SonicPi doesn’t stream audio over Discord’s client on Windows. The video signal can be captured, but the audio signal can’t. I have never encountered this issue for any other program I regularly use. This includes audio-focused applications like LMMS, VCV Rack and Audacity. Here are the list of things I have tried in order to remedy this issue:
- Add SonicPi’s window to Discord as a game in order to allow the streaming client to get a better context
- Use a virtual cable to patch scsynth.exe directly to the microphone input
- Use Voicemeeter to create a virtual audio stream that mixes microphone audio with SonicPi
- Try all three versions of voicemeeter to try the exact same thing with each virtual input
- Use the Windows task manager to force SonicPi to use a virtual audio input that connects to Discord
- Use VDiscord to create a virtual video stream using every single audio input available, including the hidden inputs available from the audio settings menu (It just parrots the video signal back for no reason)
- Spend four hours with a hobbyist audio engineer walking me through all the previous steps and more
Every single one of these solutions was totally ineffective and only created more problems. It seems to be that while most applications in windows occur in a single window, SonicPi is an application spread across several windows. Thing is, SonicPi’s audio preferences menu is extremely bare bones. Where are the options for testing output or changing which device the audio is sent to? There aren’t any. You have a single volume slider, an option for external synths and basic speaker settings. That’s it.
I shouldn’t have to learn how to use a virtual mixer in order to play music for my friends. It should just work. Even then, SonicPi really doesn’t like running on Windows at all. You have to restart the app constantly just to get any kind of response from it. This goes especially for changing which outputs are forced via Windows. Even if the posted solutions were effective, that would still mean I can’t talk and code at the same time, which makes teaching friends how to live code a non-starter. What’s even more egregious is that other apps that have a streaming feature work just fine. I didn’t have to do anything special to get it to work on Microsoft Teams or Zoom, so what gives? I offer the following suggestions:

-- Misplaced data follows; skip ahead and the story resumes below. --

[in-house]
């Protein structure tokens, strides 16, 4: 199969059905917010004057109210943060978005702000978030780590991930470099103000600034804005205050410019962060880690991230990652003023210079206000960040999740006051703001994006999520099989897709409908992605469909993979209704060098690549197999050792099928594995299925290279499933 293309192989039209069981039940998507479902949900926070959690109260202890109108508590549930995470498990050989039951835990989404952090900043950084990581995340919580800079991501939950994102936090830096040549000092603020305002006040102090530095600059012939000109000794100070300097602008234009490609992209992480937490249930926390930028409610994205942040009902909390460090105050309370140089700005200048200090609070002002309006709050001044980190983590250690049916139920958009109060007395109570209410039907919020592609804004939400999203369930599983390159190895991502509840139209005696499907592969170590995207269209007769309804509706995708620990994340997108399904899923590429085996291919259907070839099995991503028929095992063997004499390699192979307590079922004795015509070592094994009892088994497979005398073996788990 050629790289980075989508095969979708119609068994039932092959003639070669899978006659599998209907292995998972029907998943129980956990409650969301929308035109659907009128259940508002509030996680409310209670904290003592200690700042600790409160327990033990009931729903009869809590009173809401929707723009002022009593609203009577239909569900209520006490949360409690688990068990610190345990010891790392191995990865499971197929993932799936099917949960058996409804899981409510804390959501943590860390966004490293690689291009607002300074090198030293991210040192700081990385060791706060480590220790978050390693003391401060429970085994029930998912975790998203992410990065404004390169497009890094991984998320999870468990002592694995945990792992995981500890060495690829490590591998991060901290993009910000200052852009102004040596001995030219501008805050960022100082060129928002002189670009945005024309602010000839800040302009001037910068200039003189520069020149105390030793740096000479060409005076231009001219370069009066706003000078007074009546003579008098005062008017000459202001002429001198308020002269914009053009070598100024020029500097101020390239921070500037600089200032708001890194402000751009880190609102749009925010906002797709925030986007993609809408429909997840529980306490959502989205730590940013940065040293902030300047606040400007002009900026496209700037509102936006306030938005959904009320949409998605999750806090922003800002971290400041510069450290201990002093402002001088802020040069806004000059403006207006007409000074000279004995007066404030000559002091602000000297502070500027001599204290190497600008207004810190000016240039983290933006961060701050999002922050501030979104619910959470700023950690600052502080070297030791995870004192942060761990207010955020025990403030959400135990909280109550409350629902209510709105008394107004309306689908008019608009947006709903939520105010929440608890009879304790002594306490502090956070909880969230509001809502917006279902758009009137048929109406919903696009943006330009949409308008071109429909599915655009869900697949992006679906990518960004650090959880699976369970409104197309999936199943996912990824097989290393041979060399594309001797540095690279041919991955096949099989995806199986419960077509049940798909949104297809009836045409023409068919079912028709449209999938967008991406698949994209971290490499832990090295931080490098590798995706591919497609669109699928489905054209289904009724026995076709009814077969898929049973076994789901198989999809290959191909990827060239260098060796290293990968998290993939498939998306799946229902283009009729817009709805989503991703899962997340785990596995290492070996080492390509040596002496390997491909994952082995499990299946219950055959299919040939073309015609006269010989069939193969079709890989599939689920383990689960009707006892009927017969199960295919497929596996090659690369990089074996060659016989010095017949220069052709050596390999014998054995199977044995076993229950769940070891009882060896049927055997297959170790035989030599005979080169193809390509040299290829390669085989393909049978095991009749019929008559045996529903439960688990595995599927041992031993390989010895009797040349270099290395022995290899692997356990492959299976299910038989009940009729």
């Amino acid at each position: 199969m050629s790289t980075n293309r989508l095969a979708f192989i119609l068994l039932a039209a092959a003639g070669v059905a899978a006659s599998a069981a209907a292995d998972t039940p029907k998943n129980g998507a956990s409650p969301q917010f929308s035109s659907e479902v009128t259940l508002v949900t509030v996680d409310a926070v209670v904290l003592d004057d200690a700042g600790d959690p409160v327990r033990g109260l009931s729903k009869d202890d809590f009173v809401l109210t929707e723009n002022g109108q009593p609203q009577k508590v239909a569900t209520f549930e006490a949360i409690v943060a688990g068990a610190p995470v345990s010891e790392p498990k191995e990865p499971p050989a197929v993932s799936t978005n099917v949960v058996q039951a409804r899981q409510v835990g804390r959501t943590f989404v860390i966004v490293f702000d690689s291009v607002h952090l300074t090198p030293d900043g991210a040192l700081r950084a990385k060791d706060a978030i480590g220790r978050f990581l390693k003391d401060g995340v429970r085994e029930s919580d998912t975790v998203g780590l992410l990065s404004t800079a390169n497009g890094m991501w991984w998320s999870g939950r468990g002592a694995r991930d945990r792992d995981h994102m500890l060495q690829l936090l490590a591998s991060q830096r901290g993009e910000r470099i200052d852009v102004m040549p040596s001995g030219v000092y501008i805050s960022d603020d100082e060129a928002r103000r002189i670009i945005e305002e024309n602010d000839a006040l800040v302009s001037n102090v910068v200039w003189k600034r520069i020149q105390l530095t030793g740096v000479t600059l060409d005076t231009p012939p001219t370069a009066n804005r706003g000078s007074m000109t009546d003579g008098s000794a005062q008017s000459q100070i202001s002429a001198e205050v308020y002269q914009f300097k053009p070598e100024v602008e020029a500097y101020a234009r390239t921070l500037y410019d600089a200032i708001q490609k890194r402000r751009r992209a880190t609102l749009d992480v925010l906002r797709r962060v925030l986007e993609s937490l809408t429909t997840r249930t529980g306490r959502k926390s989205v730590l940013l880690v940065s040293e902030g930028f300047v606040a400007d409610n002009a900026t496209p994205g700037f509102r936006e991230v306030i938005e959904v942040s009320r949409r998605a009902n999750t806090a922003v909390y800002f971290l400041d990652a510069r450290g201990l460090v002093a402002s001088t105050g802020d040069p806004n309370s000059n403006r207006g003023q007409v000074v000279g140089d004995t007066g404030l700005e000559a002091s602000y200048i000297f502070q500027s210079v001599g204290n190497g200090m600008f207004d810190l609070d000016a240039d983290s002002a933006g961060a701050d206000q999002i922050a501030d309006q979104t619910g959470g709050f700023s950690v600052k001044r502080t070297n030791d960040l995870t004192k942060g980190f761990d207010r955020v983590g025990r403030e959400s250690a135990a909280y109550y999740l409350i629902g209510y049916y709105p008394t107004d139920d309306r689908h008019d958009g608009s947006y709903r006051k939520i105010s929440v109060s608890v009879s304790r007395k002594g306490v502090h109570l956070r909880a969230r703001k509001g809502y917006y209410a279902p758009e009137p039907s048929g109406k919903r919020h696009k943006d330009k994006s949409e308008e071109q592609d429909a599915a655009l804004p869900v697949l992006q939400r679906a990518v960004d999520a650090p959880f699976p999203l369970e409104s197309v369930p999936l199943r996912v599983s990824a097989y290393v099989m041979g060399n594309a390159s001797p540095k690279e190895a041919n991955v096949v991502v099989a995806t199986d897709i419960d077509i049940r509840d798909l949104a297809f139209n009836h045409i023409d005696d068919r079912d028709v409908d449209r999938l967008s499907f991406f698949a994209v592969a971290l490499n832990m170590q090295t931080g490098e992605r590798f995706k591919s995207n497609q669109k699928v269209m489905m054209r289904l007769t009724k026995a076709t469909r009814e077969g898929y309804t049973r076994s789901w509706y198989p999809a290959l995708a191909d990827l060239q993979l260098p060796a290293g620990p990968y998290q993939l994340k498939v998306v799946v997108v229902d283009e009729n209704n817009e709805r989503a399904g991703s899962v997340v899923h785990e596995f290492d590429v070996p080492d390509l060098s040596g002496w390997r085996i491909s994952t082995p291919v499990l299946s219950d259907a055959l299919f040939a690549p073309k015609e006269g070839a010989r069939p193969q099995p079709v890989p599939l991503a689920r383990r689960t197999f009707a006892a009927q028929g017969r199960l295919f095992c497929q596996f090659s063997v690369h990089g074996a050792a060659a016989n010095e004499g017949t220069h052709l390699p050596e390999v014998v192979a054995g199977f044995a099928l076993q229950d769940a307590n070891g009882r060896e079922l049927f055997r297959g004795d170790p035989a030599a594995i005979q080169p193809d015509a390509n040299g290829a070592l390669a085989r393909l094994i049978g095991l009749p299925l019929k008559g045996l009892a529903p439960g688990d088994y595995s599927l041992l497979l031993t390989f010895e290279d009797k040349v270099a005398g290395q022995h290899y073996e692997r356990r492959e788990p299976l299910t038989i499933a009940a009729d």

A) Discord’s streaming client is so flaky that it will not transmit the audio of any application with more than one sub-process as SonicPi does, meaning that a future update from Discord will be required
B) SonicPi has failed to transmit audio on the Windows platform in such a way that it can be easily read
C) One of SonicPi’s sub-processes has an incredibly rare bug when attempting a Discord stream
D) The sounds produced by SonicPi are eldritch hallucinations brought about by collective invention
E) All of the above
There is no video proof of anyone performing this task and succeeding. I understand that SonicPi is a niche product for a niche audience that is unlikely to be interested in this use case. However, audience metrics released in 2023 showed Discord having an active user base of over 560 million people (Source: The Latest Discord Statistics & Trends for 2023). Even if only a small percentage of those users have heard of Sonic Pi, most of the users on this forum either have Discord installed or did at some point. It is worth investigating regardless of how many people would actually be grateful for it.
It’s also worth noting that OBS has the same issue for me.
Please don’t link me to any existing tutorials on the subject. I have followed them to the letter multiple times and they do not work. I’m only interested either in novel information on a potential fix, and what further action I can take to get the code changed. As well as what contact has been made with Discord in terms of a resolution. Given that this has been known about for over three years I doubt anything will be done, but seeing as I’m new here I’m going to be polite and give it the benefit of the doubt. What now?